Scientists Identify Fungal Disease Culprits with
By Jan Suszkiw
July 28, 2008
A new method that rapidly detects
the "genetic fingerprints" of fungi responsible for millions of
dollars in losses in western wheat has been developed by
Agricultural Research Service (ARS)
scientists in Pullman, Wash.
Though not ready for commercial use, the real-time quantitative polymerase
chain reaction (PCR) assays set the stage for building a comprehensive
risk-management database that will help farmers decide the best way to counter
the fungi, based on how many of them are present in the soil, as well as other
factors such as prevailing conditions, the type of crop grown, and other
Schroeder at the
Root Disease and Biological Control Research Unit in Pullman developed the
assays, which now detect 10 Pythium and seven Rhizoctonia species. In May, the
team began collaborating with Harry Kreeft and Jim Torell, with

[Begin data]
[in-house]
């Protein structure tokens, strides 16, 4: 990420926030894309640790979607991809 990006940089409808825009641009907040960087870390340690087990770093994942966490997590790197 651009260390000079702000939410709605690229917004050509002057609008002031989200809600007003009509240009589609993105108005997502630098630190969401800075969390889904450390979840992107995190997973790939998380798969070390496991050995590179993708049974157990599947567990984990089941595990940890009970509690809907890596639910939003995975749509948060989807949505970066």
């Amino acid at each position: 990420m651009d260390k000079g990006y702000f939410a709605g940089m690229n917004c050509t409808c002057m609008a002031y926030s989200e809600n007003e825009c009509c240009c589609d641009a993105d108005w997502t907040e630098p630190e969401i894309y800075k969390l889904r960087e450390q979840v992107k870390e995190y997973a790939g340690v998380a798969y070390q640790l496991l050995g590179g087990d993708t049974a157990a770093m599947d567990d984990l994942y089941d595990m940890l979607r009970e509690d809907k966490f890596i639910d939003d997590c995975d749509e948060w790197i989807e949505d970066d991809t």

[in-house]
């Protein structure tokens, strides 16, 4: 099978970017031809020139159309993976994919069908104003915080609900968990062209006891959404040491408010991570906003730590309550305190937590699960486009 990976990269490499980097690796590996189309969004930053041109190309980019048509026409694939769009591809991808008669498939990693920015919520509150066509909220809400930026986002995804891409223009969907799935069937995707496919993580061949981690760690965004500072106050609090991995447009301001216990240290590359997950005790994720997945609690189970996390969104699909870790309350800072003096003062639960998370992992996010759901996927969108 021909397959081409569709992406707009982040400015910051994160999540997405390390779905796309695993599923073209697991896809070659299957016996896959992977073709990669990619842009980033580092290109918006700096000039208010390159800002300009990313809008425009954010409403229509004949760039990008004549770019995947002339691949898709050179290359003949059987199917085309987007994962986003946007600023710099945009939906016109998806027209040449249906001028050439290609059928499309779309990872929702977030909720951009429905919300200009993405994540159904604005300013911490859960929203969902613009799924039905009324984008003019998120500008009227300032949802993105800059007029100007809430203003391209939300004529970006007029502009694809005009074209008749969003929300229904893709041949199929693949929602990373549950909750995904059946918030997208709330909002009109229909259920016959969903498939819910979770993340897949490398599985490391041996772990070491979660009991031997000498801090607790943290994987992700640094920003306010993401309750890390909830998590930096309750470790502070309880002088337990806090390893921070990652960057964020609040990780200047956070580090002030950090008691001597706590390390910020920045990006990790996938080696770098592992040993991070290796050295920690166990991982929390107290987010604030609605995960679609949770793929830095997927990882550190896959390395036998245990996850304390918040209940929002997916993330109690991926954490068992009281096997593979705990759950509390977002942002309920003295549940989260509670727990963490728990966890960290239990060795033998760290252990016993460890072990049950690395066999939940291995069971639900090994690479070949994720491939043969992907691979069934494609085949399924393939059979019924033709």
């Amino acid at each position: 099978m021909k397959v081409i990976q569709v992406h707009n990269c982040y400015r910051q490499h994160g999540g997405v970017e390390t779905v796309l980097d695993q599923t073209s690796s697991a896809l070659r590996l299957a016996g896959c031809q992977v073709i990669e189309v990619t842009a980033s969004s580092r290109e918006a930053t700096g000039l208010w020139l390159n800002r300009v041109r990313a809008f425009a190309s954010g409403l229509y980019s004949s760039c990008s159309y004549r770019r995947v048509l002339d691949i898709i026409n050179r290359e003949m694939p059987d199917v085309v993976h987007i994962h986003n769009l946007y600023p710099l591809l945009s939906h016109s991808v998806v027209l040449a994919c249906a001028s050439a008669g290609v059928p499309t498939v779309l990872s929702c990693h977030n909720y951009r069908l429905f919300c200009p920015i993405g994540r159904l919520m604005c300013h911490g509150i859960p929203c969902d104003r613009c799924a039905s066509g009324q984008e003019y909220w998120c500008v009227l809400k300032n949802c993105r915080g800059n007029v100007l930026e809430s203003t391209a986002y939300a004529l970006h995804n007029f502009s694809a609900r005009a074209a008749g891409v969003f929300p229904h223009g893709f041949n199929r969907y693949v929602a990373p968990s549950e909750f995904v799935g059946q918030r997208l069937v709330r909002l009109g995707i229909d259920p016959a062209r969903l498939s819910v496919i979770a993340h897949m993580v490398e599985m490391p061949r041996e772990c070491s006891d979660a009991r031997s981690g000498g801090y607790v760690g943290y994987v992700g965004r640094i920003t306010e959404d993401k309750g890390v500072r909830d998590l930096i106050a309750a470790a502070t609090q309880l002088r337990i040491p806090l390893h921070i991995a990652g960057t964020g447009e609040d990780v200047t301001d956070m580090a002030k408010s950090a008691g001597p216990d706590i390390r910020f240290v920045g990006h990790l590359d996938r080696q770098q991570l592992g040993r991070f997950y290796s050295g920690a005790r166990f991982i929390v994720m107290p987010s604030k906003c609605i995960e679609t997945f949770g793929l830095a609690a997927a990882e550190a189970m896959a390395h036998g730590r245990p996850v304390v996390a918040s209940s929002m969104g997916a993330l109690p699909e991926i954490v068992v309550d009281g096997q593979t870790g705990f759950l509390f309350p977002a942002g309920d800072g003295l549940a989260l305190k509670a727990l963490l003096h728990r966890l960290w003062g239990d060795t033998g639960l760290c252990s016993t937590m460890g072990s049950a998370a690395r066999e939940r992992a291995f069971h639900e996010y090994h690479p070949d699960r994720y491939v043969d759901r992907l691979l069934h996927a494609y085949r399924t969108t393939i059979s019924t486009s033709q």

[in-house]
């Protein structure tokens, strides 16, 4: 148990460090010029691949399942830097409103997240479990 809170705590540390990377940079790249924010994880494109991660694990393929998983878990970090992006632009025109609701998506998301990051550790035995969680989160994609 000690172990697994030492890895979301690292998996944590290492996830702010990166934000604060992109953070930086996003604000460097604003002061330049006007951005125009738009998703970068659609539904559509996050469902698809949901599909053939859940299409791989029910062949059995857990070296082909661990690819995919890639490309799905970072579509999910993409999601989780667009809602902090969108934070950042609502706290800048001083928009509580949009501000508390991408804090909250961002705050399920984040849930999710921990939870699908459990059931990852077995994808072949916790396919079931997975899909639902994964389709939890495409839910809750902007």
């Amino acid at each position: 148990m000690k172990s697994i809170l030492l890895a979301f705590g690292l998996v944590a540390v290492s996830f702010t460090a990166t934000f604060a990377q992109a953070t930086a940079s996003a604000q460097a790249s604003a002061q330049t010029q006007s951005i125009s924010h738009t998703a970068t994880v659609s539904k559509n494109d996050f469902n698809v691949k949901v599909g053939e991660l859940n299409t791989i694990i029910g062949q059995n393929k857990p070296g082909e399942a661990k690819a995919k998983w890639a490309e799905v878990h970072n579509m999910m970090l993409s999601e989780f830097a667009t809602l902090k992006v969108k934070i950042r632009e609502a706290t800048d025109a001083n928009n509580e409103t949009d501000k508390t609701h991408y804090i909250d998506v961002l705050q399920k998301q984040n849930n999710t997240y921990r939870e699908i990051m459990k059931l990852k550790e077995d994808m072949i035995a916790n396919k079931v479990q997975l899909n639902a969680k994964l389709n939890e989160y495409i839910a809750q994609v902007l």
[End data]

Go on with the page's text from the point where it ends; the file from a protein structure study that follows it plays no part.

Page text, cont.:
Western Laboratories of
Parma, Idaho, to explore the assays' commercial potential and eventual use in
gathering fungal data for the risk-management system.
In the Pacific Northwest, fungal diseases of seedlings and roots in spring
and winter wheat cost growers from $50 million to $70 million annually in yield
losses. In Washington State, Rhizoctonia root rot is so severe that some wheat
growers have abandoned the practice of direct-seeding, a planting technique
that conserves water and topsoil, notes Okubara.
The assay her team developed uses laboratory-built molecules called primers
to detect specific sequences of fungal DNA in soil or plant samples. The
primers bind with the sequences and prepare them for PCR amplification, which
generates millions of copies. A fluorescent signal that's measured and
displayed on a computer screen at each amplification cycle's end indicates how
much of the pathogen is present in the original sample.
The assays' chief advantages over conventional methods are speed,
specificity and sensitivity. Before, it was necessary to culture the fungi,
examine their features under a microscope and conduct greenhouse trials to
observe disease symptoms--a weeks-long process. The assays yield results in one
ARS is a scientific research agency of the U.S. Department of Agriculture.